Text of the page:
By Agather Atuhaire
President Uhuru Kenyatta and President Yoweri Museveni’s talks during the former’s three-day visit cleared huddles that could make trade between the two countries smoother.The major outcome of the talks was the agreement between the two presidents over the route of the planned oil pipeline expected to cost about US$5 billion.
The Presidents settled on the northern route, Hoima -Lokichar-Lamu, clearing a statement that oil companies say was one of the main reasons holding back their final investment decision on developing discoveries in the two countries.
A State House press statement noted that the agreement is subject to Kenya guaranteeing among others, security on the Kenya side of the pipeline, financing of the project, transit fees/tariffs in any case not higher than would be payable on an alternative route and implementation of the project without further delay.
Kenya has been pushing for this route because it is critical to its major infrastructure project—LAPSSET, which is planned to connect East Africa’s biggest economy to South Sudan, Ethiopia, and now Uganda.
Agreeing on the pipeline route also moves Uganda a step close to commercialisation of its oil reserves. Uganda has discovered about 6.5 billion barrels of oil. On the refined products pipeline from Mombasa via Eldoret to Kampala, the two presidents agreed to develop a reverse flow petroleum product pipeline capable of transporting imported petroleum products to Uganda and also exporting from the refinery in Uganda to Kenya.
“President Museveni expressed his government’s desire to develop the least cost route to transport her oil to the East African coast,” the State House presser noted.
The decision on the route comes a year after Japan’s Toyota Tsusho was contracted to produce a feasibility study. Completion of the pipeline is expected before 2019—around the same time oil could start flowing.Apart from the pipeline, Kenya and Uganda are also working on the development of northern corridor projects which include a standard gauge railway from Mombasa to Kampala and to Kigali.
“With its completion,” Kenyatta said, “the standard gauge railway will dramatically reduce cargo transport costs by 60%.”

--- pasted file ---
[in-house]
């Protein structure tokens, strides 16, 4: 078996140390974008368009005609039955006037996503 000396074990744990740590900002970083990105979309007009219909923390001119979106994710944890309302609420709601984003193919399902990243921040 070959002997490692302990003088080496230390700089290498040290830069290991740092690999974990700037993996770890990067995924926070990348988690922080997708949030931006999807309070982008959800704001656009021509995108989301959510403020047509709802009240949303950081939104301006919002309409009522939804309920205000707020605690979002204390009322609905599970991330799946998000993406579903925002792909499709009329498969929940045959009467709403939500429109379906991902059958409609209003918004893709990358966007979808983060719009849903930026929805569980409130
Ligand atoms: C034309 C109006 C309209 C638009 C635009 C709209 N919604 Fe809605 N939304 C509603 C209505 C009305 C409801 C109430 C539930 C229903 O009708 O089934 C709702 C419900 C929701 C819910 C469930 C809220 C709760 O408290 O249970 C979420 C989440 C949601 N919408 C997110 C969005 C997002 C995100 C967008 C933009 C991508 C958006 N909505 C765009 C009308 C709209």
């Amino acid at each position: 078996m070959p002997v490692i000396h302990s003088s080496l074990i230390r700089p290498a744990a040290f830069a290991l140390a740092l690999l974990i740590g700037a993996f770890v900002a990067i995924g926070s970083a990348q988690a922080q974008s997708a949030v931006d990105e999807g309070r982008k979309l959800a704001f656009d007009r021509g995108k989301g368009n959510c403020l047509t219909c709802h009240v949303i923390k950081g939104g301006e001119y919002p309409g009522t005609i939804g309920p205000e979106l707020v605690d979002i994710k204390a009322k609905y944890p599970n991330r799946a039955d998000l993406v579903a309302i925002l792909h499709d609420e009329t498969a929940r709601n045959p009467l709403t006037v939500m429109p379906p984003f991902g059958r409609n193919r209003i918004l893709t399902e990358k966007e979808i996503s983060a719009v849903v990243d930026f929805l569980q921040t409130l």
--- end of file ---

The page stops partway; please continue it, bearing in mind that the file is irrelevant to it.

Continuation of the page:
Museveni agreed with the Kenyan President saying that the completion of the railway will ensure that cargo from Mombasa to Kampala takes 24 hours from the current three days. Such projects are expected to be a trade game changer.
Kenyan exports to Uganda are estimated at US$ 700 million compared to imports worth USD 180 million. A host of Kenyan companies including Kenya Commercial Bank, Equity Bank and Uchumi are major operators in Uganda making Kenya, the largest regional investor in East Africa.
President Museveni commended President Kenyatta for implementing initiatives that are bridging the trade gap.
The two presidents observed that bilateral trade has potential to grow further and reaffirmed their commitment to the free movement of goods, labour and services, including the elimination of all trade barriers.During his visit, President Uhuru Kenyatta toured CIPLA Quality Chemical Industries, a Pharmaceutical plant manufacturing Anti-Retrovirals (ARVs) and Anti-Malarial drugs.
President Uhuru also addressed a Business Forum which was attended by the private sector from the two countries. He encouraged the use of Forums to strengthen economic cooperation through establishing networks and partnerships to stimulate innovation and competitiveness in businesses. Uhuru also witnessed the signing of a Memorandum of Understanding between the Uganda National Chamber of Commerce and Industry (UNCCI) and the Kenya National Chamber of Commerce and Industry (KNCCI) to promote common interests
They welcomed the establishment of the Uganda-Kenya Joint Ministerial Commission as an important framework for deepening and expanding bilateral cooperation.